If you’re a member of Congress, Facebook is no longer about your “friends.”
Not this week.
Posts lately are testy, leveled at senators and representatives who are dodging constituents. Congress is in recess and voters know that their elected officials have left their normal haunts in Washington, D.C., to return to their home districts.
That means they are in striking range, at least theoretically. If only these elected officials would be brave enough to show their faces in public.
Never miss a local story.
Voters are clamoring to meet members of Congress face-to-face at town halls, with few takers. Salon reports that only 19 members of Congress are holding town halls this week, with most ducking their critics for more favorable crowds at smaller, more exclusive events, like the Rotary gathering that Sen. Pat Roberts is scheduled to appear at Wednesday at the Wichita Country Club.
So constituents have taken to congressional Facebook pages as one of the few ways they can get the ear of their member of Congress, sort of. It’s more likely that they’ll reach the eyeball of a staffer who may or may not convey the message.
A few of the less caustically worded recent posts from Roberts’ Facebook feed:
I tried for days to reach you about important issues but you just ignored me and all the rest of us. … You’re the swamp and I will remember this. So will a lot of your constituents.
You need to hold a Town Hall. Don’t run away from us!
Where is OUR townhall? WE pay your salary. If you’re scared then that seems to indicate you know you’ve acted against your constituents.
An organized group of voters in the Kansas City area knew that a town hall wasn’t likely to be hosted by any of the four Republicans they’ve been chasing in recent weeks. So IndivisibleKC flipped the script, scheduling a town hall Wednesday on health care and inviting the politicians.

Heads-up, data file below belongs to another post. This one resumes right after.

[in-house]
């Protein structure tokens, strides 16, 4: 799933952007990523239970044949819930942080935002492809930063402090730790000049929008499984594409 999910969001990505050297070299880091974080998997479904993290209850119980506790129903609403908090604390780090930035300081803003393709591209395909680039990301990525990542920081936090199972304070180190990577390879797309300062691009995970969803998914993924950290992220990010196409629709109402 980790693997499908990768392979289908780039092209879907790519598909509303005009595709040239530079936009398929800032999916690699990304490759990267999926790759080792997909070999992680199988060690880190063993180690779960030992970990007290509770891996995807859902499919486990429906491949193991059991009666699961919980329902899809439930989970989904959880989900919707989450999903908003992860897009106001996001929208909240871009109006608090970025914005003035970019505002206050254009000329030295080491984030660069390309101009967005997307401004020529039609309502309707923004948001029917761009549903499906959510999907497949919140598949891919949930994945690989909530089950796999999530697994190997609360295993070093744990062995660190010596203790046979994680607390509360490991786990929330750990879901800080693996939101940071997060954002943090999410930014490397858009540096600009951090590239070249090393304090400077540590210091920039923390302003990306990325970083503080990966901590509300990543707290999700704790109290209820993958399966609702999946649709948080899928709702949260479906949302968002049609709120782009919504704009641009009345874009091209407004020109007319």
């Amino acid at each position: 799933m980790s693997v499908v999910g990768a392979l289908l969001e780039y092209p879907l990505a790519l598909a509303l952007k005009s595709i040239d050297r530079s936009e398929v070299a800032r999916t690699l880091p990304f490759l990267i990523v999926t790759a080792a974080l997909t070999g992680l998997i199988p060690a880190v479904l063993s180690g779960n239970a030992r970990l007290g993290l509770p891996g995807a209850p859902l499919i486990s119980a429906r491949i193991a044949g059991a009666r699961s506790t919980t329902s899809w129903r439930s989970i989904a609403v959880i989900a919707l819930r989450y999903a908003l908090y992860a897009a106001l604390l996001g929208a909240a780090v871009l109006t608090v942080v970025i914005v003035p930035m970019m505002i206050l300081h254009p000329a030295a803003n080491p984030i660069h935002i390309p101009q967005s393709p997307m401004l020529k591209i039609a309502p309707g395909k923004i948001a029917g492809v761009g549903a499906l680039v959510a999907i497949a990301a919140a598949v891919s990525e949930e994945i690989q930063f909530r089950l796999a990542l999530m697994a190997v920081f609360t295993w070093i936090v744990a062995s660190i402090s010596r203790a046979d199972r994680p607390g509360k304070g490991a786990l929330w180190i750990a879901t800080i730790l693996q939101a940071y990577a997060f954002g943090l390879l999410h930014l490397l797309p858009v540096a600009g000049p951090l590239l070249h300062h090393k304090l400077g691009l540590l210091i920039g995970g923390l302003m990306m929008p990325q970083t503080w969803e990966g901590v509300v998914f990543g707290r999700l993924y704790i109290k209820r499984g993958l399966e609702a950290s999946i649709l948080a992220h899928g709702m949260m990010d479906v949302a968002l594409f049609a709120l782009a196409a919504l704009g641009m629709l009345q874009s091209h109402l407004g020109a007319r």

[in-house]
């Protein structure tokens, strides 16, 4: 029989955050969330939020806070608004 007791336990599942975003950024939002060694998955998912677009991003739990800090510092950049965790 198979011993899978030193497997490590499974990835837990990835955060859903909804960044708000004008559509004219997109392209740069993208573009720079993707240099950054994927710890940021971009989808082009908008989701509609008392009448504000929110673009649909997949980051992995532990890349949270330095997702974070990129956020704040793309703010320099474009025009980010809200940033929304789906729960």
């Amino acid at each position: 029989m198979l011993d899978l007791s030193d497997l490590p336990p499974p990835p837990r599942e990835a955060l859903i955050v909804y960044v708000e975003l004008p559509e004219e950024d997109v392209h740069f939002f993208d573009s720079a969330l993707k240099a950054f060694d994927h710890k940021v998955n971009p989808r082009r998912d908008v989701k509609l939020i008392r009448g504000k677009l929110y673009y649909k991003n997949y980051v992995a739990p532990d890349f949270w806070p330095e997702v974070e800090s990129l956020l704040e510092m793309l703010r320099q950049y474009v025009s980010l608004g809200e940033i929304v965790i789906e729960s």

The group knows they’re not coming.
Four empty chairs will be set up for the 6 p.m. event at Overland Park Christian Church. Each chair will have a politician’s portrait propped on it, signifying the no-shows. “Missing: Jerry Moran.” “Missing: Kevin Yoder. “Missing: Lynn Jenkins.” “Missing: Pat Roberts.”
This is the same group that has been gathering with dozens of people at noon every Tuesday at local congressional offices. They wish to pitch their views and disenchantment with many aspects of President Donald Trump’s first weeks in office, along with views on a range of topics like repealing the Affordable Care Act and climate change.
A similar town hall targeted at Moran is scheduled for 7 p.m. Thursday at Grace United Methodist Church in Olathe.
No one likes to be scolded. No one wants to endure a public takedown. Politicians understandably flinch, knowing that someone could film an embarrassing exchange, itching for video that can go viral online. To be fair, Democrats hedged on town halls five years ago.
But members of Congress signed up for this when they ran for office. They were elected to serve. And not just to adoring crowds, kissing cute babies and shaking the hands of veterans for touching photo ops.
Representing the people means showing up, even when the exchange may not be among friends.